The courtyard

The courtyard

And the food can be fantastic. Our Afghan cook and his staff have prepared meals for the foreign clients that have passed through for years. The menu ranges from hamburgers and French fries, to amazing chicken soups, to curries, to Thai shrimp to fried chicken to kebabs. Always there are fresh salads. They bake their own loaves because there is only round and canoe-shaped flatbread here. As any Marine knows, good food is good for morale. It helps us to stop thinking of the security sandwich that presses in from all sides.

The pantry is well stocked in modern expeditionary style. Peanut butter, milk and juice from Pakistan. Cookies, Coka-Cola and Marinda imported from Saudi Arabia. Nothing from Iran. As you’d expect in a house full of men, the refrigerator is stocked with 25 kinds of sauces from Heinz ketchup and French mustard to blue cheese salad dressing, Hershey’s syrup, relish and salsa.

The main gate

The main gate

It would be enough to make KBR proud. I’m not used to the mountains of Pringles and am blown away by the assortment of breakfast cereals: Rice Crispies, Corn Flakes, Frosted Flakes and lots of

The chakidar for the main gate

The chakidar for the main gate

bran. After living on little money for a couple of years in Moscow, one of the most expensive cities in the world, the onslaught of American plenty still shocks.

If you want, your bedroom is swept, your bed made and your bathroom cleaned by a two man Afghan cleaning crew. Because we only have Friday off for the weekend, the week always seems to be Monday, Monday, Monday, Friday, Sunday, Monday, Monday. “Friday,” actually Thursday, the foreign staff usually is served grilled chicken or lamb or burgers and sausage and eats in the grassy, shady garden. Crickets trill and in the dark, gigantic basil plants fill the air with their smell as we sit around big tables joking in a manly way, talking about helicopters, IEDs and guns and talking about work, a lot of the time, strangely, in a self-glorifying way, even among people who do the same job.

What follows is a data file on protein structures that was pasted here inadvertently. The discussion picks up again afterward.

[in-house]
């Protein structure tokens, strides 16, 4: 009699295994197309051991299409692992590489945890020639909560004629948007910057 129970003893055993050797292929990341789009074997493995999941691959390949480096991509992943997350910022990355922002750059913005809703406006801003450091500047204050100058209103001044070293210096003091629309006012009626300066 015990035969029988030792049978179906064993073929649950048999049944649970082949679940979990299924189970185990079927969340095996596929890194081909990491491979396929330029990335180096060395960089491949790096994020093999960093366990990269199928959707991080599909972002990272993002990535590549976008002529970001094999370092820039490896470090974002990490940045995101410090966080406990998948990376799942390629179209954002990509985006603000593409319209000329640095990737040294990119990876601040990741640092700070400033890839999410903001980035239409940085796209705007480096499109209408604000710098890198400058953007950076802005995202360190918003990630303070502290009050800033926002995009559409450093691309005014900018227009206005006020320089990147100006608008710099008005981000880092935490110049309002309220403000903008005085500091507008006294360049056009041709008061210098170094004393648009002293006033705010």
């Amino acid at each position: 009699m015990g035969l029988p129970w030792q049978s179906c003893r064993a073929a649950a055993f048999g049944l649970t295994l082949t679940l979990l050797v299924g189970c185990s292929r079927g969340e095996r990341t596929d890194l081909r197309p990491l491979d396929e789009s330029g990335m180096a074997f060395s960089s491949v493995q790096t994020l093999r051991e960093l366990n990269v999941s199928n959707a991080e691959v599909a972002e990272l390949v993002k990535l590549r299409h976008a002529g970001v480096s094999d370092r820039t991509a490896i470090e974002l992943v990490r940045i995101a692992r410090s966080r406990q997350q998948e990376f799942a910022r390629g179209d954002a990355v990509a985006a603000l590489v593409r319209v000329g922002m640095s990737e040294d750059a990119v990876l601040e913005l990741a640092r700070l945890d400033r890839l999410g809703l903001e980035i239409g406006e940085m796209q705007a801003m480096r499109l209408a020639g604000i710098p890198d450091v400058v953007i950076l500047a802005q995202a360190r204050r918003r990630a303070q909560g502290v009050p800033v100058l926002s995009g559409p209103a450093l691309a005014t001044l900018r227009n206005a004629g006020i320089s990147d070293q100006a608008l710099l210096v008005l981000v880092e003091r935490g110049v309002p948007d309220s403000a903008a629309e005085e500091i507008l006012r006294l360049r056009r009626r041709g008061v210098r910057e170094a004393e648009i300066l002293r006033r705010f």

The garden

The garden

The $100-a-case beers flown in from Kabul in people’s backpacks, the talk, the locally made clear “whisky,” the barbeques, the food, the cleaning staff, the soft beds and the constant, ever-present hum of three-ton generators, the air conditioning and the constant high water pressure and perfect hot and cold showers are all designed and meant to compensate us for the one thing we can’t do. Go out. Except for work there is never any point in making a plan for the “weekend.”

A guard tower

A guard tower

Maybe this is what people in prison feel like. It’s not exactly that you lose your freedom of movement that is so ruining, its that you lose any reason to imagine about your near future in any concrete way. A prisoner of the bombs, the walls, the breakfast cereals, the wrong place, but most of all a prisoner of the future.

All photos can be found at http://picasaweb.google.com/johnwendle/ThePalace#

All opinions and stories in this blog are my own and do not represent the view point or policies of my employer. None of the written material or photos in this blog may be quoted or used elsewhere.

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Written by johnwendle

October 9, 2009 at 11:54 am

Posted in Uncategorized